Figure 28.1 is a flowchart indicating the salient questions to be addressed when considering the HRT options. There are three main questions leading to the appropriate options:

• First, have you had a hysterectomy (hysterectomy)?

• If your womb has been removed (hysterectomy), oestrogen replacement can be prescribed alone; there is generally no need for progestogens. If the womb has not been removed and oestrogen were prescribed unopposed, there would be a chance of the endometrium (womb lining) becoming unduly thickened with a risk of bleeding problems and on rare occasions malignancy (Q28.9).

• Secondly, if your womb is still present, are you still seeing your periods?

• If periods are occurring spontaneously HRT would be supplementing the natural hormone cycle. In addition to the oestrogen replacement your doctor would suggest a progestogen for 10 to 12 days each month to ensure a regular withdrawal bleed. This prevents your endometrium (lining of the womb) becoming too thick. If you have not reached your menopause and a non-bleed variety of HRT were prescribed you would almost certainly have irregular bleeding.

• Finally, if your womb is still present and the menopause has already occurred, do you wish to have a regular withdrawal bleed?

• There is a choice of prescribing the progestogen sequentially to produce a regular withdrawal bleed or prescribing the progestogen on a daily (non-cyclical) regimen: This continuous combined HRT provides the benefits of HRT without “periods”. A blood hormone test can be arranged to provide a guide as to whether you have reached your menopause (Q26.14).

Q 28. 1 What happens when I visit my doctor / HRT clinic for the first time?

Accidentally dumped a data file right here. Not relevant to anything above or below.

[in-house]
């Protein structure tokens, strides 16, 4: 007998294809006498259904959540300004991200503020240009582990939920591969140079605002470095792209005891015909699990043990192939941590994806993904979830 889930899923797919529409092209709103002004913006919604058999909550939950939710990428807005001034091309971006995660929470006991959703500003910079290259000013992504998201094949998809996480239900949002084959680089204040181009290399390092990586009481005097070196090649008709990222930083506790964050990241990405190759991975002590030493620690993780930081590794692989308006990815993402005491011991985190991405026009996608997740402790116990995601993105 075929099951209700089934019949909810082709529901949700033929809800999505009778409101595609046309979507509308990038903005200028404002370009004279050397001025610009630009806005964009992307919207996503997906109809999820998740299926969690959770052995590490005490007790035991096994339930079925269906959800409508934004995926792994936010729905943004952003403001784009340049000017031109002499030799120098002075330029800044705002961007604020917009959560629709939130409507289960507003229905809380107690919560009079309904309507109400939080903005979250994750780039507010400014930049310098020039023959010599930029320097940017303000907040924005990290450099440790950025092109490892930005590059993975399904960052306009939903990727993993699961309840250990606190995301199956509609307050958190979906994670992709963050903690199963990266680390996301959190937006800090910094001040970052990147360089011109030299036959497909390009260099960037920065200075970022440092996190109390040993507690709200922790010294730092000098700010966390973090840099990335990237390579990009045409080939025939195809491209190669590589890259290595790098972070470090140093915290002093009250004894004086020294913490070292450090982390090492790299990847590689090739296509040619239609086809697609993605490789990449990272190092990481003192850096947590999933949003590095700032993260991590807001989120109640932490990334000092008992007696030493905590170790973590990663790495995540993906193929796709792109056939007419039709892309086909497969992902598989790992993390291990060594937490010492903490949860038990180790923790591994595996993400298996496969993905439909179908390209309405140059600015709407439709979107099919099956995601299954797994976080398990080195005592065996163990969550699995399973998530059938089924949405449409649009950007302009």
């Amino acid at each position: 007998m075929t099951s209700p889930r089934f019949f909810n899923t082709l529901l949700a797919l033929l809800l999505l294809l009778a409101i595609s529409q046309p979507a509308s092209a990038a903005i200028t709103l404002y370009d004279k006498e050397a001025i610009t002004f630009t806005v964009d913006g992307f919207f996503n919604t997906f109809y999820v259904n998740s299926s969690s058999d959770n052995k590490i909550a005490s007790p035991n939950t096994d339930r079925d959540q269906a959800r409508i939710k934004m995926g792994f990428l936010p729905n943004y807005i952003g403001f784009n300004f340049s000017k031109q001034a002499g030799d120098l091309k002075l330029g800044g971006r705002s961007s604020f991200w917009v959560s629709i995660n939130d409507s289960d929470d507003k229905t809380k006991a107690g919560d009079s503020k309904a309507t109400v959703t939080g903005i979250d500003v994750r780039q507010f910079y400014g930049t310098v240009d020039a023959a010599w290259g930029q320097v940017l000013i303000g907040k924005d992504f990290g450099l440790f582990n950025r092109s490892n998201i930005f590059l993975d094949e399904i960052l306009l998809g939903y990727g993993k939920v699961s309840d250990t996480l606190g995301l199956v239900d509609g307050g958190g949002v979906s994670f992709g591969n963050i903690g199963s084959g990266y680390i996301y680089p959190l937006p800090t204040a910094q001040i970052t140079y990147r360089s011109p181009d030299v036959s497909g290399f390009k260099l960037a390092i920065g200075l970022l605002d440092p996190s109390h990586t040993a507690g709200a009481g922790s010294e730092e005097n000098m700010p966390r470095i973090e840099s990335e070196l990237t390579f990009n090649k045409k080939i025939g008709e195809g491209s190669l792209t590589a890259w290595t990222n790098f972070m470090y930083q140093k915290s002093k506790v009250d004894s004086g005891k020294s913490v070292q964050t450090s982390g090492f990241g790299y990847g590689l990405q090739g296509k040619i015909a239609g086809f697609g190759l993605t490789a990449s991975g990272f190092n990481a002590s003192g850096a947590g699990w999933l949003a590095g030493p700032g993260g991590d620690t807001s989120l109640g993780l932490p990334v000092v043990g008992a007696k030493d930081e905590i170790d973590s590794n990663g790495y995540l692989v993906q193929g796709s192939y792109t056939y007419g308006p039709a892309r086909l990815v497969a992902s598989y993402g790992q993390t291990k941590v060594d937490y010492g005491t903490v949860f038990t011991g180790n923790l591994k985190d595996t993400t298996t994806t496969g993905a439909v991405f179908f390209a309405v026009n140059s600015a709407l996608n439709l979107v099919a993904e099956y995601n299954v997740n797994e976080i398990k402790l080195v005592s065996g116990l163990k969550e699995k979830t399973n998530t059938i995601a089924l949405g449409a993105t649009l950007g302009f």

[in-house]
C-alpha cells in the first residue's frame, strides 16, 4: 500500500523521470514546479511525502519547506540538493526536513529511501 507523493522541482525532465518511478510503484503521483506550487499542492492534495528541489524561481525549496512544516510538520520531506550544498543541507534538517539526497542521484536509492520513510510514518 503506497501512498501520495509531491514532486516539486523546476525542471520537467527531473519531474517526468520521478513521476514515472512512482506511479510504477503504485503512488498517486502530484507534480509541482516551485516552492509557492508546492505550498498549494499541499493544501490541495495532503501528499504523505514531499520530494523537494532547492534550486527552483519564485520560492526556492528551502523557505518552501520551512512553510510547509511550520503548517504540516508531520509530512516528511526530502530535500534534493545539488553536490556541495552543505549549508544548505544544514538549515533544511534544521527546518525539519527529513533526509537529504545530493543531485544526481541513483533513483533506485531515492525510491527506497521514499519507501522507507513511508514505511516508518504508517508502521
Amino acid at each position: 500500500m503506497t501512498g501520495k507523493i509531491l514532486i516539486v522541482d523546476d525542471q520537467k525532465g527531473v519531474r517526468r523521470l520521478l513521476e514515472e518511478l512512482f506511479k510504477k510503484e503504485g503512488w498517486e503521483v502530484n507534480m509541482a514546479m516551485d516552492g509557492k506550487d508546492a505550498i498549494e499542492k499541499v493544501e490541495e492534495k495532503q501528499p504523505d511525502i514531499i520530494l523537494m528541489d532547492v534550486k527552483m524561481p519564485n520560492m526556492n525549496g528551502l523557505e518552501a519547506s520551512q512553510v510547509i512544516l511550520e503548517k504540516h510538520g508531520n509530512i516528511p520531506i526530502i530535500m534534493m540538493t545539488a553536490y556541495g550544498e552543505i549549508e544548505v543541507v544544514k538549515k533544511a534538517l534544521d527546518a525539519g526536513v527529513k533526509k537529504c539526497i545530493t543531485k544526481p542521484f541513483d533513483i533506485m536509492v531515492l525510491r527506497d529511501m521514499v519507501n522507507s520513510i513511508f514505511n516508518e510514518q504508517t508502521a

Q 28. 2 How can local genital symptoms such as vaginal dryness be treated?
Q 28. 3 How will we decide which is the most appropriate HRT preparation for me?
Q 28. 4 What problems might occur when I start HRT?
Q 28. 5 What is the choice of oestrogen-only preparations?
Q 28. 6 How are oestradiol implants introduced?
Q 28. 7 Is it possible for me to be given too much oestrogen?
Q 28. 8 How long will my oestradiol implant last?
Q 28. 9 Why might I require progestogen in addition to oestrogen?
Q 28. 10 Do all women taking sequential (cyclical progestogen) HRT have withdrawal bleeds?
Q 28. 11 Could we adjust the timing of the withdrawal bleed associated with sequential (cyclical progestogen) HRT preparations for my social convenience?
Q 28. 12 I have gone through the menopause. Does HRT mean that I must have ‘periods’ again?
Q 28. 13 What is Tibolone (Livial – Organon)?
Q 28. 14 I have had a premature menopause? What forms of HRT are available.
Q 28. 15 Is there an indication for the levonorgestrel intrauterine system (Mirena) in the management of the menopause?
Q 28. 16 Is there a place for progesterone replacement therapy?
Q 28. 17 Is there a place for testosterone replacement therapy?
Q 28. 18 My sex drive (libido) is rather low. Is there anything that might improve it?
Q 28.18a What is the place of Viagra (sildenafil citrate) in sexual dysfunction in women?

Q 28. 19 How would the possible advantages and disadvantages of HRT compare for me?
Q 28. 20 What side-effects could I have with HRT?
Q 28. 21 What can be done if I develop irregular bleeding on HRT?
Q 28. 22 If I start HRT, will I gain weight?
Q 28. 23 If I have menopausal symptoms but I cannot take HRT what other options are available for me?
Q 28. 24 How will I be monitored once I start HRT?
Q 28. 25 How long can I take HRT?
Q 28. 26 Do most women continue with HRT?
Q 28. 27 How can doctors encourage their patients to continue with our HRT?
Q 28. 28 Are women who have had higher education more likely to take HRT?
Q 28. 29 Are there any new developments with HRT?
Q 28. 30 What are your conclusions with regard to the risks and benefits of HRT?
Q 28. 31 Could I have some useful Web sites?
Women’s Health – Home Page

Q 28. 4 What problems might occur when I start HRT?